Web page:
Hide Web Comments by default with Comment Blocker for Firefox - gHacks Tech News

Hide Web Comments by default with Comment Blocker for Firefox

Shut Up: Comment Blocker is a browser extension for the Firefox web browser that hides comments on the majority of websites that you visit.

The extension is based on a CSS style called shutup.css that hides comment sections by default. While you can use the CSS instead of the extension, using the extension has the advantage that you don't have to add exceptions manually to the stylesheet and that it is easier to update and install.

The downside to using the extension is that you can't add, edit, or remove styles from the Firefox extension while you can do so if you use the CSS directly. Also, if you don't use Firefox or a compatible browser, you can't use it obviously.

Installation and use

The installation of the Firefox extension is a straightforward process. Note that it requires access to all sites you visit so that the comment sections on these sites can be manipulated.

hide comments

You will notice right after installation that the extension hides comment sections by default. All comment sections, or more precisely those that match CSS rules, are not visible anymore on sites you visit.

Here on Ghacks for instance, you will notice that the comment section is gone from view. There may still be indicators that comments exist such as the comment count at the top of each page on the site but that is not the case for all sites that you visit.

A click on the icon that the extension adds to the browser's toolbar toggles comments on the active page; the icon changes to visualizes whether comments are shown or not.

show comments

The toggling of the visibility of comments happens instantly and without page reloads or other loading activity.

A quick check of the CSS stylesheet revealed that it included generic rules and specific rules for individual sites. Sites covered include Instagram, Steam, Patreon, Twitch Chat, VK, ZDnet, PC World, or Reddit.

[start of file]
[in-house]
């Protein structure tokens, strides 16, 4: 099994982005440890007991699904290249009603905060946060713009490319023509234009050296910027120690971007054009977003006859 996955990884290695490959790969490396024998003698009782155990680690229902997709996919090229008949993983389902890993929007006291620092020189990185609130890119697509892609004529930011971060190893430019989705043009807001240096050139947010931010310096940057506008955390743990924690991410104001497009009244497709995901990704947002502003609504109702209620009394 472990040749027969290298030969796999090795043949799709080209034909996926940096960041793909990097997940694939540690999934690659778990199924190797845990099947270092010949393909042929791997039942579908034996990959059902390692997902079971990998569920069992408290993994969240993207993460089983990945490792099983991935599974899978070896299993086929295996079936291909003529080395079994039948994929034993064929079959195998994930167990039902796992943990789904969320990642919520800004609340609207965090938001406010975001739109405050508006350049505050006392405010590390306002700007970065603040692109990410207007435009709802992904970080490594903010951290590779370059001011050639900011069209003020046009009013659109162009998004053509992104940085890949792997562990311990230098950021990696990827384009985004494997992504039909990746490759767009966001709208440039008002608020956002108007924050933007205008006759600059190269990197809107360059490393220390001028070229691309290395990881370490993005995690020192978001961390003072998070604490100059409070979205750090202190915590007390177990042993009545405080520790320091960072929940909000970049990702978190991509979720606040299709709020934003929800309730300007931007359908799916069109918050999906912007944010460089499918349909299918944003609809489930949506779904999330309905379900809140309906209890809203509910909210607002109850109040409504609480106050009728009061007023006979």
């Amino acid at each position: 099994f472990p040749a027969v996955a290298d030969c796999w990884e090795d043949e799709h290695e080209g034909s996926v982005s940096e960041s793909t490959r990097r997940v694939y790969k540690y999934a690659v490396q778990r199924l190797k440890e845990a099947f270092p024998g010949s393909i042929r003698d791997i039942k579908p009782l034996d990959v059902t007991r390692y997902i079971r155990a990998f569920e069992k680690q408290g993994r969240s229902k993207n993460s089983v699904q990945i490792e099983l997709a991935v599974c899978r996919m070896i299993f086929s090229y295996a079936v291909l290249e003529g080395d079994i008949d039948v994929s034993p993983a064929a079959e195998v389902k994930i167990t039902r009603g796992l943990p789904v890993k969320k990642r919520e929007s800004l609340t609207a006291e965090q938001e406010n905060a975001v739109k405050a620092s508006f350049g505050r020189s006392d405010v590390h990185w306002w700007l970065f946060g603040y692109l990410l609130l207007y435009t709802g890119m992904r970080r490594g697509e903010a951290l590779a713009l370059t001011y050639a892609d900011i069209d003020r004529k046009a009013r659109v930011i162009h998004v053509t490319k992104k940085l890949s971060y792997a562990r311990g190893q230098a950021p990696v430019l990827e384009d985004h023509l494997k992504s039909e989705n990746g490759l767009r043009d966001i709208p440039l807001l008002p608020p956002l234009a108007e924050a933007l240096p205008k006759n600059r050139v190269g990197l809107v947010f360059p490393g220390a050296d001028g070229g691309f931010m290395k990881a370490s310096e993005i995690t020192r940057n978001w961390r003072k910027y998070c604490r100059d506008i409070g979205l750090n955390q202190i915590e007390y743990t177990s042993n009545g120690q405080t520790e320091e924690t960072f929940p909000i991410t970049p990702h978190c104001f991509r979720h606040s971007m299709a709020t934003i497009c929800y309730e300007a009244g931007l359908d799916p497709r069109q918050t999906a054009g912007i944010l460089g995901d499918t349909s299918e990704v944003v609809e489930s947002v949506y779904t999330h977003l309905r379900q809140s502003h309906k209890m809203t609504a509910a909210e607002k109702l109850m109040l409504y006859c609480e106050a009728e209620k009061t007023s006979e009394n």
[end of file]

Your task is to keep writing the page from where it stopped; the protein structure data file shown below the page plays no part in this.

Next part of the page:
The instructions cover default WordPress comment sections and comment sections of other popular CMS systems used on today's Internet.

A big issue

The comment hiding works well and automatically. The extension remembers sites that you enabled comments on and will show them on future visits by default. The one issue that users may have with the extension is that there is no indicator whether comments are available.

While some sites display the comment count elsewhere, it is quite possible that you may not even realize that comments are available on some pages. Again, not a problem if you dislike comments in general, but if you do find them useful sometimes, or want to check out a site's comment section on first visit, you better hit the extension button to find out if comments exist.

Closing Words

Shut Up: Comment Blocker is a useful browser extension for users who don't want to see comments on websites that they visit. The option to toggle comments is there so that it may also be useful to users who don't want to see comments on most sites but on some that they visit.

Now You: Do you read comments usually on the sites you visit?

Summary